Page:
Subgoal labeling

Subgoal labeling is giving a name to a group of steps, in a step-by-step description of a process, to explain how the group of steps achieve a related subgoal. This concept is used in the fields of cognitive science and educational psychology.

Lower-level steps of a worked example are grouped into a meaningful unit and labeled. This labeling helps learners identify the structural information from incidental information.[1] Learning subgoals can reduce cognitive load when problem solving because the learner has fewer possible problem-solving steps to focus.[1] Subgoal-labeled worked examples might provide learners with mental model frameworks. In a recent study, Learners who were given labels for subgoals used those labels when explaining how they solved a problem, suggesting that's how they mentally organized the information.[1]


Generally problem solving adopts a very procedural approach. Problem solving in the areas of science, technology, engineering and mathematics (STEM) has been highly procedural. The best approach so far is to teach these procedures through instructional text accompanied by specific worked examples. The role of instructional text is to define and describe the problem solving procedures whereas how to apply these procedures is shown through worked examples.[2] Students can learn from step-by-step approach of worked examples which later can be helpful to them in solving similar problems on their own.[3] Novices, however, often find it difficult to distinguish domain specific information and the information specific to solving that problem, which increases their cognitive load.[4] This cognitive load can be reduced by use of subgoal labeling which is achieved by grouping functionally-similar steps under a label that describes that function. This approach can be helpful to students to form a mental model of the domain related problem which later can guide them to solve different problems in that domain.[4] Understanding the structure of worked example can help students identify the similarities between different problems thus encouraging self-explanation and learning.[5]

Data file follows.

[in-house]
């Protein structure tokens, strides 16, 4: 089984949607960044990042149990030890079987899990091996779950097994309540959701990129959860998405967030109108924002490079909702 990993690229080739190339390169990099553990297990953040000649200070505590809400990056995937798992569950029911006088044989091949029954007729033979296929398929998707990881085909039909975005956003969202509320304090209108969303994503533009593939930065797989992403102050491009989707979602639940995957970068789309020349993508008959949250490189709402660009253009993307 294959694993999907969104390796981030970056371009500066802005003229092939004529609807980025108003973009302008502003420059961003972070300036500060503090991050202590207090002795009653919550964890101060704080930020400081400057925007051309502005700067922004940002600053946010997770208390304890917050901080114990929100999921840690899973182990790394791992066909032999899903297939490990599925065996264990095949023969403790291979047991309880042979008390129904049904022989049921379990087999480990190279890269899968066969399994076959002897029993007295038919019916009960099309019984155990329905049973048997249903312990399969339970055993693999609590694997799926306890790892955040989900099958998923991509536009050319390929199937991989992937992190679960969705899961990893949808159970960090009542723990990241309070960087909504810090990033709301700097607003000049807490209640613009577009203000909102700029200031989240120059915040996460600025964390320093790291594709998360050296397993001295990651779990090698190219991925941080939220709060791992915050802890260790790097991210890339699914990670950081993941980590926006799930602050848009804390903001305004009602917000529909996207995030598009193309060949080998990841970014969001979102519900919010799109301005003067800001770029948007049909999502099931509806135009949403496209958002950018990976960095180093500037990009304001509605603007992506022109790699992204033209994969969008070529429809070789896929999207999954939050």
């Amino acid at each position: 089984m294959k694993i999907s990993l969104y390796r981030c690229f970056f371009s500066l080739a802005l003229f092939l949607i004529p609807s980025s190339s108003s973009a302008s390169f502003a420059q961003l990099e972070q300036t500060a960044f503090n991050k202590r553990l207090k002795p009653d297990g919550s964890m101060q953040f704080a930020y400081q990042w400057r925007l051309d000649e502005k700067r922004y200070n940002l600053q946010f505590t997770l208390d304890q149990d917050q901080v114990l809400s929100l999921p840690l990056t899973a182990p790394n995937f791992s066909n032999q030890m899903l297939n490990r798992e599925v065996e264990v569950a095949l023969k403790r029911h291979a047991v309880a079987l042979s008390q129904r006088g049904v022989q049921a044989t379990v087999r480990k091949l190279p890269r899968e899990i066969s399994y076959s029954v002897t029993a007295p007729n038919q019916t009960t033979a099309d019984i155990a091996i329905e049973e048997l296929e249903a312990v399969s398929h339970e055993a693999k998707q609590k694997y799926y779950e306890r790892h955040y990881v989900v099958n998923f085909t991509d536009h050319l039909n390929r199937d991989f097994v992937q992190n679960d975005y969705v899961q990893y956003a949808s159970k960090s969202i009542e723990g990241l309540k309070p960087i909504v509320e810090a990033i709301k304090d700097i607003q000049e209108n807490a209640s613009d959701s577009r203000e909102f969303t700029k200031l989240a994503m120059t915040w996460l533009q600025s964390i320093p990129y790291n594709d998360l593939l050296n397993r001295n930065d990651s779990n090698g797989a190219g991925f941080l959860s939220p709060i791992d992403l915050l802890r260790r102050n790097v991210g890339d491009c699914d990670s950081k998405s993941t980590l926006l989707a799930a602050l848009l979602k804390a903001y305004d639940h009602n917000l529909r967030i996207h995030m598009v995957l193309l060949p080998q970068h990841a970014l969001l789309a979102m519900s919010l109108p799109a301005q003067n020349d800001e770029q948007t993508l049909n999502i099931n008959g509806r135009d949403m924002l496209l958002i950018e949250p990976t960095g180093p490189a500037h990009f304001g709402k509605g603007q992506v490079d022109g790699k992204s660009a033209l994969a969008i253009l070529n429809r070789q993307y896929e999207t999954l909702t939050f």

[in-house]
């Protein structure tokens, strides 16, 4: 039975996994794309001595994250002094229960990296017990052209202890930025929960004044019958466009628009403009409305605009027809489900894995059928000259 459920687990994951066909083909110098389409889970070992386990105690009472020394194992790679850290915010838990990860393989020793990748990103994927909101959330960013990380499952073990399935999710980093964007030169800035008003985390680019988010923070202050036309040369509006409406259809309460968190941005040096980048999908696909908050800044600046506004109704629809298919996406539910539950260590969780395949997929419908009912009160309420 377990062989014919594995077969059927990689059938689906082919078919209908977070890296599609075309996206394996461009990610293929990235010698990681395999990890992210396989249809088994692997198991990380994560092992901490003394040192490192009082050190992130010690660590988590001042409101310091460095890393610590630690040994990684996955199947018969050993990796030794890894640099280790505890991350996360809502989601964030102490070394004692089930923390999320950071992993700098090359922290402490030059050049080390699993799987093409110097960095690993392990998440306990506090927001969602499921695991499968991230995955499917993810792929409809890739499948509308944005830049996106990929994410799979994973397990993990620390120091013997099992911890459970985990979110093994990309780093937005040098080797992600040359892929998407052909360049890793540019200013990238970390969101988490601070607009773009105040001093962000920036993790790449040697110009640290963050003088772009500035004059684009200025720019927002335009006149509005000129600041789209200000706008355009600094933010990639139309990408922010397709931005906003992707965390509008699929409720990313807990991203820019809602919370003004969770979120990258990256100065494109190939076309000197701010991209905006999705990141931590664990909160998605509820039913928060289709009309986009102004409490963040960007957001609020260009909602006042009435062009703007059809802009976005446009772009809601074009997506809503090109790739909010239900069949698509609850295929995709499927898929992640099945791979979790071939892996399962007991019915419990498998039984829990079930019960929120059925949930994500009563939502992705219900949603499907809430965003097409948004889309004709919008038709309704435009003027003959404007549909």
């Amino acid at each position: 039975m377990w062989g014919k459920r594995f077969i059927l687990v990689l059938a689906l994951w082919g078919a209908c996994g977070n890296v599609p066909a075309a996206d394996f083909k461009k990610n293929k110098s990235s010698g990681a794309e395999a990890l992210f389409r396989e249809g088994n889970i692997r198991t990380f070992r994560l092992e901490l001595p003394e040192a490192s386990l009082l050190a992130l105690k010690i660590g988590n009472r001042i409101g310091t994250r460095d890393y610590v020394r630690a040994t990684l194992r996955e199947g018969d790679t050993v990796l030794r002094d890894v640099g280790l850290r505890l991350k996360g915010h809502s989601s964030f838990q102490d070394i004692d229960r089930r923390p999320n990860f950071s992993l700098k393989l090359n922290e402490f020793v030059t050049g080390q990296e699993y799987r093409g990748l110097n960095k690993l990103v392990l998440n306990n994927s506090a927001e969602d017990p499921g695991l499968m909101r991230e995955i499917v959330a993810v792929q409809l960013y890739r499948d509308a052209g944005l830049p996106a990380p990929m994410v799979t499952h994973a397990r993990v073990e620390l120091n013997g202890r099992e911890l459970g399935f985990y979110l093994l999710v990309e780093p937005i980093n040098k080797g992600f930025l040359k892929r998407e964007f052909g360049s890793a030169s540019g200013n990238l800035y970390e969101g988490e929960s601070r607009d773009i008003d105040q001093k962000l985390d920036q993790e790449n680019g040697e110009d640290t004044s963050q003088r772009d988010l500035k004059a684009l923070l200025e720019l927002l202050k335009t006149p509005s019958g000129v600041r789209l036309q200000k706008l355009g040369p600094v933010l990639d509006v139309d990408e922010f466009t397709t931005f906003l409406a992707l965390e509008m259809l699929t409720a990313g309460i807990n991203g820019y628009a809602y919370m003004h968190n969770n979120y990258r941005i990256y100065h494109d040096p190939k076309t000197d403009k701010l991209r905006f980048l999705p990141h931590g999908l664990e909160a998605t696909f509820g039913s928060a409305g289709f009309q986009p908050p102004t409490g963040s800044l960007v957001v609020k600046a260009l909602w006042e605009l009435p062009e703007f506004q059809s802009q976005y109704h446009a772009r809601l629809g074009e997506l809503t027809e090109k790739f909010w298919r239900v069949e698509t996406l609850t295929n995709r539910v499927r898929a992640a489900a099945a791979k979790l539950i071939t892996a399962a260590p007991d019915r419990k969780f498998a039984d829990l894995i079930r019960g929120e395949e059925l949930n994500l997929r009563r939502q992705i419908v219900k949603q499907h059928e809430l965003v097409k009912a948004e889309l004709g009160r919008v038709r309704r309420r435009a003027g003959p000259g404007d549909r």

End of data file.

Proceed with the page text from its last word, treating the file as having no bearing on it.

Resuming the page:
Subgoal labels have been used in worked examples to teach learners to solve problems in STEM domains [2] Pairing subgoal labeled instructional text with subgoal labeled worked examples can further improve learners performance in problem solving in a computer-based learning environment (e.g. online learning) without personal interaction with an instructor.[3][4] Subgoal labels can be used in different important areas such as teaching and learning novel problem solving, in training teachers to teach technical subjects (e.g. teaching computer programming), multi agent programming, professional development, online learning and other types of lifelong learning (e.g. Subgoal labeled instruction material helped novices to program in App Inventor for Android).[1][3][4][5][6]

See alsoEdit


  1. ^ a b c d Margulieux, L. E., Guzdial, M., & Catrambone, R. (September 2012). "Subgoal-labeled instructional material improves performance and transfer in learning to develop mobile applications". ICER '12, Proceedings of the Ninth Annual International Conference on International Computing Education Research: 71–78. doi:10.1145/2361276.2361291. ISBN 9781450316040. S2CID 17716228.{{cite journal}}: CS1 maint: multiple names: authors list (link)
  2. ^ a b Margulieux, L. E. (2014). Subgoal Labeled Instructional Text and Worked Examples in STEM Education
  3. ^ a b c Margulieux, L. E., Catrambone, R., & Guzdial, M. Subgoal Labeled Worked Examples Improve K-12 Teacher Performance in Computer Programming Training (2013)
  4. ^ a b c d Catrambone, R. (1995). Aiding subgoal learning: Effects on transfer. Journal of Educational Psychology, 87(1), 5.
  5. ^ a b Catrambone, R. (1998). The subgoal learning model: Creating better examples so that students can solve novel problems. Journal of Experimental Psychology: General, 127(4), 355.
  6. ^ Chiu, C. C., & Soo, V. W. (2007). Subgoal Identification for Reinforcement Learning and Planning in Multiagent Problem Solving (pp. 37-48). Springer Berlin Heidelberg.